# Fourier transform of $(-\Delta+\lambda)^{-1}$

I was supposed to solve an exercise and I actually did it, but I had to use a step that I did not comprehend at all.

I know that the fourier transform of $F((-\Delta)f)(k)=|k|^2 F(f)(k).$

But now I had to use that $F((-\Delta+\lambda)^{-1}f)(k)=((|k|^2+\lambda)^{-1})F(f)(k),$ where $\lambda>0$ is a constant.

So I now that the Fourier transform changes differentiation into multiplication and vice versa, but I would have expected that since the Laplacian does not enter this formula directly, but via this $(.+\lambda)^{-1}$ construct, that this should somehow affect the Fourier transform. Could anybody explain to me whether this is actually true and why this holds?

• I don't think I understand your notation. $k$ is your wavenumber variable, correct? So what does $(-\Delta + k)f$ mean for a function in real space?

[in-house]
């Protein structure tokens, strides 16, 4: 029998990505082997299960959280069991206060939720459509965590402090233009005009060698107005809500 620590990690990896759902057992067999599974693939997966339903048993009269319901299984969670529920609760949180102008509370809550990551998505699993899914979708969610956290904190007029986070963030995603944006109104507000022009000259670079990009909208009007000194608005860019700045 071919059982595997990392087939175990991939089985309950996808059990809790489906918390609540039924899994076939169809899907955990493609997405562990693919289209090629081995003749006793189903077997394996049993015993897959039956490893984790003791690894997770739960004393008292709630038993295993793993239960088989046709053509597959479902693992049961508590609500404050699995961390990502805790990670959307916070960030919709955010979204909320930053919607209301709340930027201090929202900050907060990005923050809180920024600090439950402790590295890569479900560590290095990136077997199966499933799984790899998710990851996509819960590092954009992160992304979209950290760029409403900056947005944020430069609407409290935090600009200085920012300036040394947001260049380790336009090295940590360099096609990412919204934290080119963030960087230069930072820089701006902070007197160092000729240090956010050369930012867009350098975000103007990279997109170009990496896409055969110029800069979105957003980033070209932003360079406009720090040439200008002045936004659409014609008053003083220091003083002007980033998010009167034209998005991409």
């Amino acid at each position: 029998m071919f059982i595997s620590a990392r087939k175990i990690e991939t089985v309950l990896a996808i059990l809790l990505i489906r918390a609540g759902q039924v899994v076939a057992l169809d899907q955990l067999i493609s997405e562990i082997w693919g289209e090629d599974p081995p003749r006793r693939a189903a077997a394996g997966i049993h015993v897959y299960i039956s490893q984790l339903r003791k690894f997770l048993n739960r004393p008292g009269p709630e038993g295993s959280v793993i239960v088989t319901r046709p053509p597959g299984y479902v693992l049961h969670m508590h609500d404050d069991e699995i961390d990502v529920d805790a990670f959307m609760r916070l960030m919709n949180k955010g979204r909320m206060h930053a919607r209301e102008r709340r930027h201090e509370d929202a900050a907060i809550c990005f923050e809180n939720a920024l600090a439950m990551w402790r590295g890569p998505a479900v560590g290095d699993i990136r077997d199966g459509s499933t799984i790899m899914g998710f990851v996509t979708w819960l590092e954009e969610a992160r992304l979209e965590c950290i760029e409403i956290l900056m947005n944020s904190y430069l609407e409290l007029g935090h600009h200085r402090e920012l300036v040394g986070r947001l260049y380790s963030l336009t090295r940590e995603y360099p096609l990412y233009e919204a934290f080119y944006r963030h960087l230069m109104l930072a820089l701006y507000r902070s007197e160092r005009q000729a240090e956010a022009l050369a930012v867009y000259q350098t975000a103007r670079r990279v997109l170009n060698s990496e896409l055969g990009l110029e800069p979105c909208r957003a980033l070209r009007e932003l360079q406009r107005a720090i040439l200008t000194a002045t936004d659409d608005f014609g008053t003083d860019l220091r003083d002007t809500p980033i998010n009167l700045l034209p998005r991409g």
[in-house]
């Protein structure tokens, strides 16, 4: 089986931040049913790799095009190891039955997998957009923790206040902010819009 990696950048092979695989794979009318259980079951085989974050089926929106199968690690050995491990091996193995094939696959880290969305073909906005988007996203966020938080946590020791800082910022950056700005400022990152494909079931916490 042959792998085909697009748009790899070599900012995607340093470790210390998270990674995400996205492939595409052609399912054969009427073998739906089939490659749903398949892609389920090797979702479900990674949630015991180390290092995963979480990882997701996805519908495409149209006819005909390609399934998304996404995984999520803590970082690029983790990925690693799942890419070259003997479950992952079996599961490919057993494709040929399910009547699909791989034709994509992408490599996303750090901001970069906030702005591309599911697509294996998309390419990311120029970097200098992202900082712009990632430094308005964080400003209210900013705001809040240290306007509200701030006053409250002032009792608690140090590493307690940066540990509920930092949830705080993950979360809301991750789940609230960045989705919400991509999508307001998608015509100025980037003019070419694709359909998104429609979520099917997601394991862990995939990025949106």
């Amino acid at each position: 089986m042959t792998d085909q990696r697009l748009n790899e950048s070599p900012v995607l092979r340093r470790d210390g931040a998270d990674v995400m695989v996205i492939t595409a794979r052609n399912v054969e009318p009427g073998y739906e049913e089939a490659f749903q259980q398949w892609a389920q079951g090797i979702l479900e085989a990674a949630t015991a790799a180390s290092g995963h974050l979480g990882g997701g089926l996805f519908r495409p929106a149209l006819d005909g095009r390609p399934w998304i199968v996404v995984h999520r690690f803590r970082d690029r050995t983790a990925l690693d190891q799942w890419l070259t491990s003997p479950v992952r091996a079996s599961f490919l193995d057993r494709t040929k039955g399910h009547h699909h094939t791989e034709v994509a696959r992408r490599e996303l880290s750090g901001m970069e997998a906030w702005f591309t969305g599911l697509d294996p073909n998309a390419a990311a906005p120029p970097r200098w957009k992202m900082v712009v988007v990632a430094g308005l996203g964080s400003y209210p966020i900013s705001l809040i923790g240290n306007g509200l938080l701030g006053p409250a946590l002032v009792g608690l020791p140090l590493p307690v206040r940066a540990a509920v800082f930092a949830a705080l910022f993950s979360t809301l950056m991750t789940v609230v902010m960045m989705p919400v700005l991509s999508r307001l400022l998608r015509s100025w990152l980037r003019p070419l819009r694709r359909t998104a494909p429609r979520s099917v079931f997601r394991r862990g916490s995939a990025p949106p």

– Ian
Commented Nov 24, 2015 at 21:26
• @Ian the $k$ appeared only in the title at the position you mention and now I changed it, but I think the question body makes it clear or do I have another typo? Commented Nov 24, 2015 at 21:28
• Oh, OK, then it is the question that I thought it was.
– Ian
Commented Nov 24, 2015 at 21:30

$$F[f](\xi) = F[(-\Delta+\lambda)((-\Delta+\lambda)^{-1}f)](\xi) = (|\xi|^2+\lambda)F[(-\Delta+\lambda)^{-1}f](\xi),$$ hence $$F[(-\Delta+\lambda)^{-1}f](\xi)=\frac{1}{|\xi|^2+\lambda}F[f](\xi)$$